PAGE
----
Jun 7, 2010
BP oil gusher being felt in Michigan
People in the Gulf Coast are experiencing the legacy of the having two oilmen in the White House the last eight years as the massive BP oil gusher off the coast of Louisiana approaches the beaches in the area as people make decisions on where they plan to spend their summer vacations.
BP gave Mississippi, Alabama, Louisiana and Florida money to help pay for clean up and off set the negative effects of the Gulf oil spill., and Mississippi is using $4 million of its money on TV commercials to attracts tourists to their beaches.
Michigan would be a great place for those tourists to come and visit and spend their money. Tourism in Michigan has been a bright spot in the current recovering economy. In fact, last September the Michigan Lodging and Tourism Association released a survey of its members showing 72.9 percent had seen an increase in out-of-state visitors coming to their facilities over the summer compared to the summer of 2008.
Those award-winning Pure Michigan ads featuring Tim Allen and Jeff Daniels would be money well spent right now. There is just one problem with that scenario; Senate Republicans voted to end that successful ad campaign. The governor proposed funding the ads with a $2.50 tax on rental cars near airports, a tax paid mostly by out-of-state travelers. But Senate Republicans refused to take up House Bill 5017.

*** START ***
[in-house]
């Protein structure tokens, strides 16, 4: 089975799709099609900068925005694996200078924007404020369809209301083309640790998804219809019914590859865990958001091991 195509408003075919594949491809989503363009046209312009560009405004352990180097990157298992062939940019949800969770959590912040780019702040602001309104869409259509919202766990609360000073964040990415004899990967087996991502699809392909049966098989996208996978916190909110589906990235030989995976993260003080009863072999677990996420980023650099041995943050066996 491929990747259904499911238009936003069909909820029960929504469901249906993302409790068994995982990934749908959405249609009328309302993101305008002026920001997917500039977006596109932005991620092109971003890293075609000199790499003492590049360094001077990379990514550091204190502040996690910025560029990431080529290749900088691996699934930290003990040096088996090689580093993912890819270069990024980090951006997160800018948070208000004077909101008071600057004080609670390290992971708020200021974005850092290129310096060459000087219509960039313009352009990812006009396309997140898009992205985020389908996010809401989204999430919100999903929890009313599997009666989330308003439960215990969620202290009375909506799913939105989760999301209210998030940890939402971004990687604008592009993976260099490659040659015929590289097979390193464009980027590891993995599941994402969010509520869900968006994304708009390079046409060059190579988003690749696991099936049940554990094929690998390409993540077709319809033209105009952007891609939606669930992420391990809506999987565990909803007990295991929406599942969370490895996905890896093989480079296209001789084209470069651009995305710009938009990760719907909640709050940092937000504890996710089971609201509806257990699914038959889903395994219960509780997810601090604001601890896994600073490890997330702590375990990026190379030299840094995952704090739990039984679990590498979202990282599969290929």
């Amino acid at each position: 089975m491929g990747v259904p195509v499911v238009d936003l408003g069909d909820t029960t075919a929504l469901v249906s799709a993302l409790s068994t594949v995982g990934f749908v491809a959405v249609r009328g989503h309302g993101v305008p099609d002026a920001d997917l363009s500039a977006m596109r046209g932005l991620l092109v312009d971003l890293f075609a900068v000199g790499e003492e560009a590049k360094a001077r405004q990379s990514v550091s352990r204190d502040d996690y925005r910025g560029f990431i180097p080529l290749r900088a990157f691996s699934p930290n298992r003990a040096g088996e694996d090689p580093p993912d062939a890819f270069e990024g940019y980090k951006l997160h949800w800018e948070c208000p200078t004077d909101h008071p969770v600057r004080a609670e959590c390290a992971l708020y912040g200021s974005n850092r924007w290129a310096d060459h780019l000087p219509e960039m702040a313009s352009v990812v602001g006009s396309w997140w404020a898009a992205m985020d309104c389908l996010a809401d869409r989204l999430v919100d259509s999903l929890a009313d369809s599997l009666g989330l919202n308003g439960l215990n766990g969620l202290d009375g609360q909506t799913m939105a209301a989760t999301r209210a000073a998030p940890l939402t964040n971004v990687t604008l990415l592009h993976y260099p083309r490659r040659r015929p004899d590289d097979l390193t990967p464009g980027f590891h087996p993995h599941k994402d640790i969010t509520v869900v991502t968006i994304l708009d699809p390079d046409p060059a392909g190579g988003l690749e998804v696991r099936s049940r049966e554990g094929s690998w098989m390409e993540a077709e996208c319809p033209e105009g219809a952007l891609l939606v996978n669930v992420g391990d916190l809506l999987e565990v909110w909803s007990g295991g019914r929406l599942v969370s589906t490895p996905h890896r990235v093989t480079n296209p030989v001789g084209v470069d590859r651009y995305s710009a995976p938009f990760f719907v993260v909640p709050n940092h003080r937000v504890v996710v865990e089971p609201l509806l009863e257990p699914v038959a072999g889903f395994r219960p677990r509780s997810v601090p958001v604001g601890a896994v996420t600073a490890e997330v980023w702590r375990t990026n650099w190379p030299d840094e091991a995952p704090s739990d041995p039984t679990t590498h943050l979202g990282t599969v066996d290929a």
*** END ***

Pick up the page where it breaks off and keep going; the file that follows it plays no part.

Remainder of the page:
The good news is that a similar oil spill it will never happen in Michigan, but the debate over drilling in the Great Lakes may have an effect in the race for Michigan Attorney General.
Michigan Democratic Party Chair Mark Brewer is calling out Republican AG candidate Bill Schuette on his flip-flop on oil drilling in the Great Lakes.
Apparently, Schuette was in favor of it before he was against it.
“Not only did Bill Schuette sponsor and vote for legislation that allowed oil drilling, but then he says he flip-flopped on the issue for political gain,” Brewer said. “The voters in Michigan deserve better. Voters can’t trust a candidate who flip-flops on oil drilling.”
As a State Senator, Schuette sponsored Senate Bill 214 on Feb. 14, 2001 that would allow slant oil drilling under the Great Lakes. However, he voted for House Bill 5081 almost a year later on Feb. 13 that would ban slant oil drilling. The bill passed the Senate by a vote of 28-5 and the House by a vote of 98-8. It became law in April of that year after then Gov. John Engler declined to sign it or veto it.
“We need an attorney general who will work to solve problems on behalf of Michigan residents, not work for special interests like Big Oil,” Brewer said. “Bill Schuette has been a politician for 25 years in both Lansing and Washington and his record speaks for itself – he supported oil drilling in the Great Lakes.”